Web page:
What is a portfolio? As an academic, you might prepare different types of portfolios, including the course portfolio, the professional scholarly portfolio, and the teaching portfolio.
It might be argued that a person of sufficient authority can teach something entirely new using fiction. If Jesus taught by way of a parable that the Gentiles are to be accepted into the people of God, while this would be a new teaching hence, not recognized from our independent experiencewe should accept it because of Jesus' teaching authority.
This is certainly true. It's important to realize several things in that case: The fictional vehicle of his teaching does not add to the epistemic force of what is taught.
It merely provides a memorable and vivid way of making the point. The fiction itself, then, is not teaching. Rather, the teacher is teaching, and he is using a made-up story for that purpose. We should Teaching 1 what he teaches in direct proportion to the authority we are justified in giving his teaching, not in proportion to his skill as a story-teller.
I argued in the previous post that fiction teaches by reminding. In other words, fiction by a "mere" fictional author teaches by causing us to meditate on and making vivid to us what we already know in another way.
Here I add the qualification that fiction can be used by an authoritative teacher to teach without reminding--that is, to teach something new, just on his own credibility.
But that is not a distinctive way in which fiction qua fiction teaches. His parables are clearly marked out as such by their form, their non-specificity, and by introductory phrases such as "a certain man," and indeed the fact that the Gospels and his immediate audience explicitly identify them as parables makes it clear that there was no ambiguity in the original context about whether he was teaching using a fictional form or telling a literally true story.
A teacher who presents fiction as if it is fact, blurring that line knowingly, undermines his own authority by calling into question his own moral compass.
Sometimes one gets the odd feeling I have mentioned this in comments threads before that literary device theorists want to make use of a theory of apostolic authority that is extreme and warped by its extremeness.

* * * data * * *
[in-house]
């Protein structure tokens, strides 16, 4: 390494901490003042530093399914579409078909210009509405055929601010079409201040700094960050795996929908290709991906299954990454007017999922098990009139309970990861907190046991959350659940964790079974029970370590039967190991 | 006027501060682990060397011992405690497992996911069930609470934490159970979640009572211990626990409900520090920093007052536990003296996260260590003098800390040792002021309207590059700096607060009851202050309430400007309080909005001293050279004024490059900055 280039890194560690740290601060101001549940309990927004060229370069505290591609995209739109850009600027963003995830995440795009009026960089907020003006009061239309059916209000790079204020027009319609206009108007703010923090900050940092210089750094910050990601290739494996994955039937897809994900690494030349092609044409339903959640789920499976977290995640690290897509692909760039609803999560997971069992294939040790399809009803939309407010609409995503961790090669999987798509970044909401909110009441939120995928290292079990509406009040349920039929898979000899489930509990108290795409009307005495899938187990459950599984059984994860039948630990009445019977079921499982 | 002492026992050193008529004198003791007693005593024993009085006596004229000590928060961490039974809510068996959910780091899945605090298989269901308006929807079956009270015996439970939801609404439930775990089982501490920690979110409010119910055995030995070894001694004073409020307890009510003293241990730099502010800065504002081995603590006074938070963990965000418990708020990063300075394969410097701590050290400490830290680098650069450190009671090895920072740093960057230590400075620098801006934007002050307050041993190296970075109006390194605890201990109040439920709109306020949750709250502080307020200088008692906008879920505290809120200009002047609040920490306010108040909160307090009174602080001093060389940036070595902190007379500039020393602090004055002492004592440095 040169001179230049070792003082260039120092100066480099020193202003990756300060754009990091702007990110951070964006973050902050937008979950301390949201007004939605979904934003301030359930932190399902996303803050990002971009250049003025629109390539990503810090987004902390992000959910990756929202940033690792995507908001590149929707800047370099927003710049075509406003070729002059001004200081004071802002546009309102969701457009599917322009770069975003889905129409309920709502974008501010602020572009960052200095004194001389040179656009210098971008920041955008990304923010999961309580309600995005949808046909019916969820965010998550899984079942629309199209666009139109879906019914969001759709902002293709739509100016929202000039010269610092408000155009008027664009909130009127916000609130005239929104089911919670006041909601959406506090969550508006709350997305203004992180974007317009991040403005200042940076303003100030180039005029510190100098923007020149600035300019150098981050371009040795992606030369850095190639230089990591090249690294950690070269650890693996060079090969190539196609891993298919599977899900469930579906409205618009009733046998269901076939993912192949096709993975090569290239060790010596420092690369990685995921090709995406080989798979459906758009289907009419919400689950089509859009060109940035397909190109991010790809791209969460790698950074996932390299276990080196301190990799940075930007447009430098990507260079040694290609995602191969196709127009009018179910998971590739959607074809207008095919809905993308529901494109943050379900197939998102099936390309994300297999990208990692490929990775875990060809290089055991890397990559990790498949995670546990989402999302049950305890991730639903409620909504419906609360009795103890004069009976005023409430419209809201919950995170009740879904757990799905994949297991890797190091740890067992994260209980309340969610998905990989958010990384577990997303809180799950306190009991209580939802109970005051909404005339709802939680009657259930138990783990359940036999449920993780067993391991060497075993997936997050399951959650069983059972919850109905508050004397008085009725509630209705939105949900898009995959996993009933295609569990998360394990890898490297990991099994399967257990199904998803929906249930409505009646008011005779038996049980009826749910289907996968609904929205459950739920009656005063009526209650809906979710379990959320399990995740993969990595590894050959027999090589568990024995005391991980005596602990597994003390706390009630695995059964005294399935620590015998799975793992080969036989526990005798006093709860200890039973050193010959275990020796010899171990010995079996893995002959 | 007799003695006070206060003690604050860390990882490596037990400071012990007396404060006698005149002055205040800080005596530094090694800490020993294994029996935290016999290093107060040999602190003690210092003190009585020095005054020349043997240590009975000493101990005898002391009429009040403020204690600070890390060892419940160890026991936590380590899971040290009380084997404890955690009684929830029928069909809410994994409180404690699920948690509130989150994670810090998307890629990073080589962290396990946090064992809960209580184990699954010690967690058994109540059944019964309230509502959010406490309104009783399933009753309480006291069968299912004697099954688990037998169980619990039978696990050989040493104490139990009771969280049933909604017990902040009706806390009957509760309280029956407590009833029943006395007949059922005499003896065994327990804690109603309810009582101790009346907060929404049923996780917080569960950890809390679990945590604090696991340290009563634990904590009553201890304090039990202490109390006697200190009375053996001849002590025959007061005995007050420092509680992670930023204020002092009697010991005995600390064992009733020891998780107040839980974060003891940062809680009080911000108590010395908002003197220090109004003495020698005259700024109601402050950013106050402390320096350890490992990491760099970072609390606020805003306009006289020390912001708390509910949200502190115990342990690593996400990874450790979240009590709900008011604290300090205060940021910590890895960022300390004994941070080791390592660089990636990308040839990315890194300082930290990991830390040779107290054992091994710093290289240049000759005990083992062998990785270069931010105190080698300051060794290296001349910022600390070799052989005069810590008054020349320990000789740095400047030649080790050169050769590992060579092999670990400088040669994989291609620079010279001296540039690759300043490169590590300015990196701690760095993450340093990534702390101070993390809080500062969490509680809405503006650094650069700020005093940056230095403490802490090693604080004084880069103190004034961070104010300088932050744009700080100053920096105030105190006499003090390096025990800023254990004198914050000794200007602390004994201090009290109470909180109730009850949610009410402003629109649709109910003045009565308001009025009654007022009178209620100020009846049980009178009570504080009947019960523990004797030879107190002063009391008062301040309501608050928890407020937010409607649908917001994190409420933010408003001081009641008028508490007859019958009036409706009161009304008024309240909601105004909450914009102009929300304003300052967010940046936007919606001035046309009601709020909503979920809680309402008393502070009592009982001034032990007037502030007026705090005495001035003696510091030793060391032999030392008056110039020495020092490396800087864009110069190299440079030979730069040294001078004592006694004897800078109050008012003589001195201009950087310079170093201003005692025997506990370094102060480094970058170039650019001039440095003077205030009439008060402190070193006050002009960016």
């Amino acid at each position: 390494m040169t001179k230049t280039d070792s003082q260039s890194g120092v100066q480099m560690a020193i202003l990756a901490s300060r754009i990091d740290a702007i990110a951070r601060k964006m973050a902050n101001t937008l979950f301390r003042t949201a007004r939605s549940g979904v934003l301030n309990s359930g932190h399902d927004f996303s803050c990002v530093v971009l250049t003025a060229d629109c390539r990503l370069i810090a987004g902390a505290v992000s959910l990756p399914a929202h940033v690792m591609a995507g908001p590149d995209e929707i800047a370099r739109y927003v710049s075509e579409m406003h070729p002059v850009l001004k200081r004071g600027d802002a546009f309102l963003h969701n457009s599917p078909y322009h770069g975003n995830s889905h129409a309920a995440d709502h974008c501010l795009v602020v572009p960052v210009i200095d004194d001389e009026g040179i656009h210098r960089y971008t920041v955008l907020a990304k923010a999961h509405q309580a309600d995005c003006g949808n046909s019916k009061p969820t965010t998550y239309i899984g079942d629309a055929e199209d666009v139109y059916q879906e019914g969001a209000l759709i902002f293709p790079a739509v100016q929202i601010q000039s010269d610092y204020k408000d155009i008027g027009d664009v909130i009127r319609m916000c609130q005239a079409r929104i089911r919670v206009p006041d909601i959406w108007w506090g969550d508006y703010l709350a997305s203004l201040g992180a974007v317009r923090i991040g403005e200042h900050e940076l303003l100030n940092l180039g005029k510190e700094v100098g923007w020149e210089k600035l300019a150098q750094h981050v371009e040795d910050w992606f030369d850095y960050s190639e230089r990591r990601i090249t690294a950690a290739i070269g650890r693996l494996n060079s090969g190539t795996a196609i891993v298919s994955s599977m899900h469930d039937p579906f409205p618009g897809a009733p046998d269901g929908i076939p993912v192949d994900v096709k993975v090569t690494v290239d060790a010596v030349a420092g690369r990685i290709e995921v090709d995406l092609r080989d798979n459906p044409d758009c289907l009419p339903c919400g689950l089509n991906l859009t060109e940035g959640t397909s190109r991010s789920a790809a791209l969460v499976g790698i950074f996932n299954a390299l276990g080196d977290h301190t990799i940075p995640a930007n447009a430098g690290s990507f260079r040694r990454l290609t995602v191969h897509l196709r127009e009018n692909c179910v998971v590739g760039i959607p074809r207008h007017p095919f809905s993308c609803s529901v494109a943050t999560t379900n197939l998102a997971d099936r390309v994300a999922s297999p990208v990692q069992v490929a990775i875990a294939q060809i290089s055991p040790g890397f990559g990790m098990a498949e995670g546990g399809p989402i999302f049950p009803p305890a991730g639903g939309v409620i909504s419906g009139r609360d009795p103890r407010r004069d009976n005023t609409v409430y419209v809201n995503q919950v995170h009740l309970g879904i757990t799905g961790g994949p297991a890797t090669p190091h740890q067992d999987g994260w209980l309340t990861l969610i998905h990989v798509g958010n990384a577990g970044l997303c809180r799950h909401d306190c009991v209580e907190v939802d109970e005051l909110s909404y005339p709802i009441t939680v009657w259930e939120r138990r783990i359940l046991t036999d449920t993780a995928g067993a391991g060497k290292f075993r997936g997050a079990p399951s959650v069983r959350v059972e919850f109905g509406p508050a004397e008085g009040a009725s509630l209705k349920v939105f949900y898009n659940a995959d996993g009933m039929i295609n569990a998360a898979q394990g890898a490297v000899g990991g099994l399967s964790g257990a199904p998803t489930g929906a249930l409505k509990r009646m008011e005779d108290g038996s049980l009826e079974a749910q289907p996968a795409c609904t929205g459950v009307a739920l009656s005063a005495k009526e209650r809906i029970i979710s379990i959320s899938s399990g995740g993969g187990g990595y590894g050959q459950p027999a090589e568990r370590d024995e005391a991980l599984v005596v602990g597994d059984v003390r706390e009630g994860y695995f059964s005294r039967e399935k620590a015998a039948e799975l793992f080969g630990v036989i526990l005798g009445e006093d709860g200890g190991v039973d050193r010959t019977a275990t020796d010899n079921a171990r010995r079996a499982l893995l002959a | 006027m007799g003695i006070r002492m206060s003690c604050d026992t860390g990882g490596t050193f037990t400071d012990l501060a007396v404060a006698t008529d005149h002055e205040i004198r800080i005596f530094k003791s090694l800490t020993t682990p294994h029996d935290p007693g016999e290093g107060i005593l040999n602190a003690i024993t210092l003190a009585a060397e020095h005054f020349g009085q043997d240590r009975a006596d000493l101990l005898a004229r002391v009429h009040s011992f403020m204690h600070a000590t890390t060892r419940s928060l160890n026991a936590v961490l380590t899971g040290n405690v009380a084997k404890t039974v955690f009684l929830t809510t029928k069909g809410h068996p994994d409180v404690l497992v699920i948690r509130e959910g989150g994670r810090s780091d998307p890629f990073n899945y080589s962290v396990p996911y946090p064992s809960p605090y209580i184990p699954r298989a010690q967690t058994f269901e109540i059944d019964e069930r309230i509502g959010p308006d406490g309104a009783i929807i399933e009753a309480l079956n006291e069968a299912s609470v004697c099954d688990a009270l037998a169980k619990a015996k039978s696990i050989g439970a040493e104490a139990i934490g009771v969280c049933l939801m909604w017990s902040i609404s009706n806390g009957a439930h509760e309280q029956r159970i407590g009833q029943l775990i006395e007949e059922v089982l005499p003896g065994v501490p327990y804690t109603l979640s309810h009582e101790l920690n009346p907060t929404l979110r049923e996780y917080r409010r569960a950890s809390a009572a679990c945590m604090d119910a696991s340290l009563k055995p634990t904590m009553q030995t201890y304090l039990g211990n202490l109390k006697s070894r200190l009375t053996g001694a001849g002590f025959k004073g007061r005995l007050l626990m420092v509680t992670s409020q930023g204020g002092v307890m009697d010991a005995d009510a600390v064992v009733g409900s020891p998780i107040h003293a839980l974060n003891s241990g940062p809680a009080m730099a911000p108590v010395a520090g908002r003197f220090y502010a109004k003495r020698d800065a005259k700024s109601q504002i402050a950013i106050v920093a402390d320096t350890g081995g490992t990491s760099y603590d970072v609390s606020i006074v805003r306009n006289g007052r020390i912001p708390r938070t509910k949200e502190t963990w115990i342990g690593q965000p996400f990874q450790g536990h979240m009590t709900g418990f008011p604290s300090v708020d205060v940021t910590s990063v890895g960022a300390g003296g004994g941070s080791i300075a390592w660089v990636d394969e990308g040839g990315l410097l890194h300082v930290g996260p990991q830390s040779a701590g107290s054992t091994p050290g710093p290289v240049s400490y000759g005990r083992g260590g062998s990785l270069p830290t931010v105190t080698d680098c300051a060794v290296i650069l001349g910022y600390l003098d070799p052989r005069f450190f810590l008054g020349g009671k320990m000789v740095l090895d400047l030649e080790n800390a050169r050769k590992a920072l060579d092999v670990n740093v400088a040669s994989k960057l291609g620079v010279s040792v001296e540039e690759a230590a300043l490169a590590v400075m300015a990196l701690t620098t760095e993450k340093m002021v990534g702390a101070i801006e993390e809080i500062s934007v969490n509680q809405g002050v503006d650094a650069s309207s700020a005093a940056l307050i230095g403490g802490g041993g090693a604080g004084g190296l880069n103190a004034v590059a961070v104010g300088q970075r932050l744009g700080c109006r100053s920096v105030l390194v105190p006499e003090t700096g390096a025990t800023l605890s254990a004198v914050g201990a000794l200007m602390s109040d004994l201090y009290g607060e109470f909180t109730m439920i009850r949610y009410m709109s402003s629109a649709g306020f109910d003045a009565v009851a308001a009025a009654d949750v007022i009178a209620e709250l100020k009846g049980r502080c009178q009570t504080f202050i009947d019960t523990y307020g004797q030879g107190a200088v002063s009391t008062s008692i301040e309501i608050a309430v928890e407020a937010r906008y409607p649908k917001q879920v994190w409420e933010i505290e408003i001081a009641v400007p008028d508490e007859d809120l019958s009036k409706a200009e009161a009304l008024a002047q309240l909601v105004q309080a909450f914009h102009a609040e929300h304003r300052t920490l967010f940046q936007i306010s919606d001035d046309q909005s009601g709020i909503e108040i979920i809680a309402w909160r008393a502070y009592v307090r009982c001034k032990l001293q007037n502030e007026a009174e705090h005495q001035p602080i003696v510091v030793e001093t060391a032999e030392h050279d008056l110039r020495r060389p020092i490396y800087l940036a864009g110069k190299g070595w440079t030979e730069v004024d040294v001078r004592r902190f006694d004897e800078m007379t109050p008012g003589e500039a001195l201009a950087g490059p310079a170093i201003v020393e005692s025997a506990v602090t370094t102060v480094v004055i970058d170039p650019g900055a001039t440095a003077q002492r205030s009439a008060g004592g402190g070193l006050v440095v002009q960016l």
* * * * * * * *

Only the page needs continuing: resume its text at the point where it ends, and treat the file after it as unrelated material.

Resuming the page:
Such a theory would hold that we must simply believe that an evangelist has such enormous teaching authority that his words must be treated as equivalent in authority to the words of Jesus, even if the evangelist made them up and put them into Jesus' mouth.
Such a theory would hold that the evangelist did not in any way undermine that authority by deliberately writing in a way that confusingly mingled fact and fiction.
This approach is extremely hard to sustain when, as in the case of Craig Evans, one speaks freely of "the Johannine community. Still more, why should we give them so much authority that we accept their teaching even when they make up stories that never happened and relate them as if they did happen and even when they place words in Jesus' mouth that he never uttered in any recognizable fashion whatsoever?
But even if a theorist asserted that a Gospel was written by an Apostle, such a theory of Apostolic authority is simply not sustainable. It does not even follow from the strongest Catholic theory of the teaching magisterium. Moreover, there is a very serious self-refutation issue involved in an attempt to give such authority to the evangelists.
For what is the excuse supposed to be? Why, verses like the words of Jesus about sending the Paraclete to teach them John Lesson plans, unit plans, and classroom resources for your teaching needs. Browse or search thousands of free teacher resources for all grade levels and subjects.
Teachers. Teachers Home Lessons and Ideas Books and Authors Top Teaching Blog Teacher's Tool Kit GRADES: About Us. (1) Comprehension (preproduction), (2) Early Production, and (3) Speech Emergence.
This approach to teaching language has been proven to be particularly effective with limited English proficient students. Teaching speaking skills 1.
Average: (67 votes) Submitted 15 years 8 months ago by admin. 'I can understand my teacher's English, but when I speak to 'real people' I can't understand them'.
This is a comment I'm sure many teachers have heard. When my daughter was old enough, I told her stories about dark brown girls like herself, girls who sailed the skies and saved the world.
It was important to me that she saw herself in stories. Read. Power Up: Making the Shift to Teaching and Learning provides clear, classroom-tested examples of what is possible when every student has technology at his or her fingertips. Written by classroom teachers who also coach other teachers, this practical, pedagogy-based book is rich in strategies that teachers can try with their students as soon as they are ready.
Co-teaching can be a wonderful experience when planning and communication are in place beginning day one. Here are six steps I've found very helpful when preparing for a co-teaching experience.
1. Establish rapport.